Reel To Real: Does Santa Land Really Exist?

Yes, Virginia, there is a Santa Land ... sort of.

The Reel Story: As any good elf should, the absurdly towering Buddy (played with pure genius by Will Ferrell) returns to our world this holiday season as “Elf” hits store shelves on DVD. With the release, viewers get another chance to chuckle at Ferrell’s portrayal of Buddy, a human raised by Santa’s elves in the North Pole. The gigantic (by elf standards) Buddy lives a happy — if somewhat unsuccessful — life as a toy-making elf, at least until his father (the fabulously dry Bob Newhart) sits him down and explains that he is adopted.

Buddy doesn’t exactly take the news well, especially when he learns his biological father is perennially on Santa’s “naughty list.” He travels to New York to search for his real family, and along the way pays a visit to mega-department store Gimbel’s (which also appeared in the holiday classic “Miracle on 34th Street”) and its Christmas-themed Santa Land. Outraged at the shoddy décor, he works his elfin magic all night long (elves need very little sleep) and transforms Santa Land into a magical place, suitable for the big bearded man himself.

Buddy’s pilgrimage begs the question, is there really a Gimbel’s, and do they have a Santa Land?

The Real Story: Yes, Virginia, there is a Santa Land … sort of.

The real-life Gimbel’s chain is no longer in business, but the store is essentially a Hollywood stand-in for Macy’s flagship store in New York’s Herald Square (“Miracle on 34th Street” was shot there, and a digitally altered version of the store’s exterior provides “Elf” its Gimbel’s). And yes, Macy’s has a whole section devoted to the North Pole’s most popular resident. Granted, there are a few tweaks Buddy might want to make, but for the most part, the real Santa Land is a pretty amazing place.

“Macy’s SantaLand” is stylistically different than what is seen in the movies. It feels more like the entrance to a ride at Disneyland or Universal Studios. Children of all ages enter the “interactive show experience” through a doorway near a giant train on Macy’s eighth floor.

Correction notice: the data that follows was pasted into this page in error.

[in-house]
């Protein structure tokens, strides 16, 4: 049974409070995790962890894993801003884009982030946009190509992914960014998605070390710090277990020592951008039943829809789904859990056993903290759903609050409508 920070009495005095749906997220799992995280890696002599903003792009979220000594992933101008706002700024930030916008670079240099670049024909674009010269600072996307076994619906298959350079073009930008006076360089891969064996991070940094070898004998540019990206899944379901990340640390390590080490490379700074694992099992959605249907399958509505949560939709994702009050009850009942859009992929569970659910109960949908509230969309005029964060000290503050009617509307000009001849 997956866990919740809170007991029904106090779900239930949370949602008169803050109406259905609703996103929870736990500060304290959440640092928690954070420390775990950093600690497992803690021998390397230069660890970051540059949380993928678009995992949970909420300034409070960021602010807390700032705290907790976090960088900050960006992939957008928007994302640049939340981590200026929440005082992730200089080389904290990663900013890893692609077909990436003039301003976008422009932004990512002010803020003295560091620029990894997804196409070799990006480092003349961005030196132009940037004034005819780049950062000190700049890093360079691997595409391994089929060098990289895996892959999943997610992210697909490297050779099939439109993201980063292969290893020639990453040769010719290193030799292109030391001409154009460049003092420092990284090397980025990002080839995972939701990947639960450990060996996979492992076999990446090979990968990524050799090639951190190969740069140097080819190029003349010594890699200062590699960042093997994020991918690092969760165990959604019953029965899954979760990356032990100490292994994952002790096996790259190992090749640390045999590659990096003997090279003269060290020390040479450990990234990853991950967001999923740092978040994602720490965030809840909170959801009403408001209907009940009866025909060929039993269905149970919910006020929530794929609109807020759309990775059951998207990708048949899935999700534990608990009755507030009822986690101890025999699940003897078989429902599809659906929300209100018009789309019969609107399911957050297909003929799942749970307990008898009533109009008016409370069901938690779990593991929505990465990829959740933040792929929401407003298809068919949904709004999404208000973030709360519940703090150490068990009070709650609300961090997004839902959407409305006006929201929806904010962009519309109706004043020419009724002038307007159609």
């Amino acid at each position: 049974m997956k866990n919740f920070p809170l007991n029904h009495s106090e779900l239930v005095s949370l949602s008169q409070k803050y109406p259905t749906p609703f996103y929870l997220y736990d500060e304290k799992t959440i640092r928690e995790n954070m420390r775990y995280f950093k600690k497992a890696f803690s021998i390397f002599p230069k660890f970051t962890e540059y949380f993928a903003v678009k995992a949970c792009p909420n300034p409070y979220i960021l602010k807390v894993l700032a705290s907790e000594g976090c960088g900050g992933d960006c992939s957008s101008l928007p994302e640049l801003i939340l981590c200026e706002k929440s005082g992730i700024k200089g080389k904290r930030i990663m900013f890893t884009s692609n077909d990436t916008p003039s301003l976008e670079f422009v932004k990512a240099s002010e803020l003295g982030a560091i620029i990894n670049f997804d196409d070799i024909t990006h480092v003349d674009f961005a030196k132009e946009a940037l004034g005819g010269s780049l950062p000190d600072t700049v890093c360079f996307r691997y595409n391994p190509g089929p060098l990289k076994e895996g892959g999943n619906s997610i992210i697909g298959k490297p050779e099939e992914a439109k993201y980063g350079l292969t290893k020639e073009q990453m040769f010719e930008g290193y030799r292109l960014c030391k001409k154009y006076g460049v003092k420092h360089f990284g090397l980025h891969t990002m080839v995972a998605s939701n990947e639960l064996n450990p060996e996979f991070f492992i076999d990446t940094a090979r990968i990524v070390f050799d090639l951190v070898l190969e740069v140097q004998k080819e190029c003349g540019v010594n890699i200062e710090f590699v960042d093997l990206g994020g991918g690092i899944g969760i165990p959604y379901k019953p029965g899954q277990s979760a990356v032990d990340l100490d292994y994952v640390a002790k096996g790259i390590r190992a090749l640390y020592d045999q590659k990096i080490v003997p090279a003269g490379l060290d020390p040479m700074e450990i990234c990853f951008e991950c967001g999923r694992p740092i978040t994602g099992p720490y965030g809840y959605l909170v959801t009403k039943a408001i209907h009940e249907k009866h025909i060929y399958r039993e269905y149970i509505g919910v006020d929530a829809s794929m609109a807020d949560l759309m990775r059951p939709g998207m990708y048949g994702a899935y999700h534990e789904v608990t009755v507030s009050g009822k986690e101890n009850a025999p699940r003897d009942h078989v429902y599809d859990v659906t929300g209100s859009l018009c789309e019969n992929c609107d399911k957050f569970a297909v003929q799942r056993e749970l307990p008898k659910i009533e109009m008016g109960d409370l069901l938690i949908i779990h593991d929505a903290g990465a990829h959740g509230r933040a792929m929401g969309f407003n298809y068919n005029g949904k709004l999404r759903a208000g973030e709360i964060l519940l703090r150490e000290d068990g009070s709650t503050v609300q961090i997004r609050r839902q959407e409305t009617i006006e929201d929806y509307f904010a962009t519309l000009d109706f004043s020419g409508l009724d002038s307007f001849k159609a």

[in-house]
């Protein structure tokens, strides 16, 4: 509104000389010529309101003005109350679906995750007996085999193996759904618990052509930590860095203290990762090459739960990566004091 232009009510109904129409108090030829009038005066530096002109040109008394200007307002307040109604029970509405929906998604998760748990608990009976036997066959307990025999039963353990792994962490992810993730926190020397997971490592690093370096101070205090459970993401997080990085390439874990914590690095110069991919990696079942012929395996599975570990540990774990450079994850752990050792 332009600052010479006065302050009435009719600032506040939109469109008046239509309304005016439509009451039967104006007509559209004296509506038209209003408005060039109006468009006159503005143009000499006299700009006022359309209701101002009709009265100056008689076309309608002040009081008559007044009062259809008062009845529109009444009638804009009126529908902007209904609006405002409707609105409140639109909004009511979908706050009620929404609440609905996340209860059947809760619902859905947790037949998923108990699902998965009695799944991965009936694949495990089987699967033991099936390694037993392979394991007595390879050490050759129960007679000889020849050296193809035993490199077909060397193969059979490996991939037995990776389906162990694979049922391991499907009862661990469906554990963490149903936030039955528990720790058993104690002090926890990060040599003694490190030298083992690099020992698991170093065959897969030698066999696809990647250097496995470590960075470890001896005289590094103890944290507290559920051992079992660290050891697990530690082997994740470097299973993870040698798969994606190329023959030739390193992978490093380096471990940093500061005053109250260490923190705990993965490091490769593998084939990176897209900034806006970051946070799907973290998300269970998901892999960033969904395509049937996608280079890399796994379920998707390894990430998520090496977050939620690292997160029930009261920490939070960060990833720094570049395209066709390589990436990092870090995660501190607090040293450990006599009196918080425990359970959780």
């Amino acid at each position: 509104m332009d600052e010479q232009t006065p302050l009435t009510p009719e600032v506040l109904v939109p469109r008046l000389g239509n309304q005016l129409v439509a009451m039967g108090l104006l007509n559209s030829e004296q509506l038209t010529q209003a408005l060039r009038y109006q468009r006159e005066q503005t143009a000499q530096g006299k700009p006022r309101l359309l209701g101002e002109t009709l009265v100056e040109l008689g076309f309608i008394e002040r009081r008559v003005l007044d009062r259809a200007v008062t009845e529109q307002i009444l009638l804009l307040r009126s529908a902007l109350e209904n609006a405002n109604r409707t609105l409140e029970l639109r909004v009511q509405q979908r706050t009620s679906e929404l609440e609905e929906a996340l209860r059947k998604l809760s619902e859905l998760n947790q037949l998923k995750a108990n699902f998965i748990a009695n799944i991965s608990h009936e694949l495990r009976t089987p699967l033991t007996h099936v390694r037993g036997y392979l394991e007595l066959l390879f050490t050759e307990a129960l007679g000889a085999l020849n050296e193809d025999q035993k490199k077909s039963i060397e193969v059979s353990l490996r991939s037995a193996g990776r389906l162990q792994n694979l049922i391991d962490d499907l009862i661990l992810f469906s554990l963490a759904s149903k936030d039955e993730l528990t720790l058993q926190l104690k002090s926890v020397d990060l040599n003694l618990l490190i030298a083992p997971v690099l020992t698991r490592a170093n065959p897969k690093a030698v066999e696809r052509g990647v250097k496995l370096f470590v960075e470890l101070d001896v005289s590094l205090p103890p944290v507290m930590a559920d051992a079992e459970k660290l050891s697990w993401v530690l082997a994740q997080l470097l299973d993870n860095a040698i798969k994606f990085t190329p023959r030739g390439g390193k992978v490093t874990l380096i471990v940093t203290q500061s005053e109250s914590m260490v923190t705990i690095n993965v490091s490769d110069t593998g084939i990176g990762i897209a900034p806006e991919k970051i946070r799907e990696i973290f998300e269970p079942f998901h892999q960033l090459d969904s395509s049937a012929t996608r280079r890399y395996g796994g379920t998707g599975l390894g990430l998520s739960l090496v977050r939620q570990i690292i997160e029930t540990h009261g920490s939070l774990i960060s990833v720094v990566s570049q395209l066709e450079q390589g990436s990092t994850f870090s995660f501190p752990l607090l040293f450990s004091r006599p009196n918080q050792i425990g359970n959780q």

Waiting for a turn on the big guy’s lap, children stroll through an enchanted forest, the Sweetery, Tastytown and the North Pole Toy Works Inc., where they can watch the elves at work. There are plenty of Santa’s helpers on hand to guide them through the process (a job detailed in all its horror by humorist David Sedaris’ short story “The Santaland Diaries”).

When you finally reach old St. Nick, he’s about the best-looking Santa you could ever hope to see. We’re pretty sure that beard is real, kids, so no pulling. Macy’s offers digital photos for a fee, but camera-toting parents can take all the photos they want for free (a gesture Buddy would appreciate). However, Buddy might not be very excited about the wait to meet the big guy, as lines can get long to see “the only real Santa Claus.”

However, if sitting on Santa’s lap isn’t on the agenda, there is a back-door entrance for those who wish to “take a peek” at Father Christmas. We’re not sure Buddy would appreciate the slightly scary peep-show vibe: Interested viewers pass by a small window and stare at Santa as he goes about making his list and checking it twice.

While it’s not exactly like what you see in the movies, Santa Land is pretty amazing and ingenious. If we had to call on Buddy and Santa’s elves to make any changes, the most important would be getting that line moving a little faster. We don’t want anyone getting on the wrong list.

Check out everything we’ve got on “Elf.”

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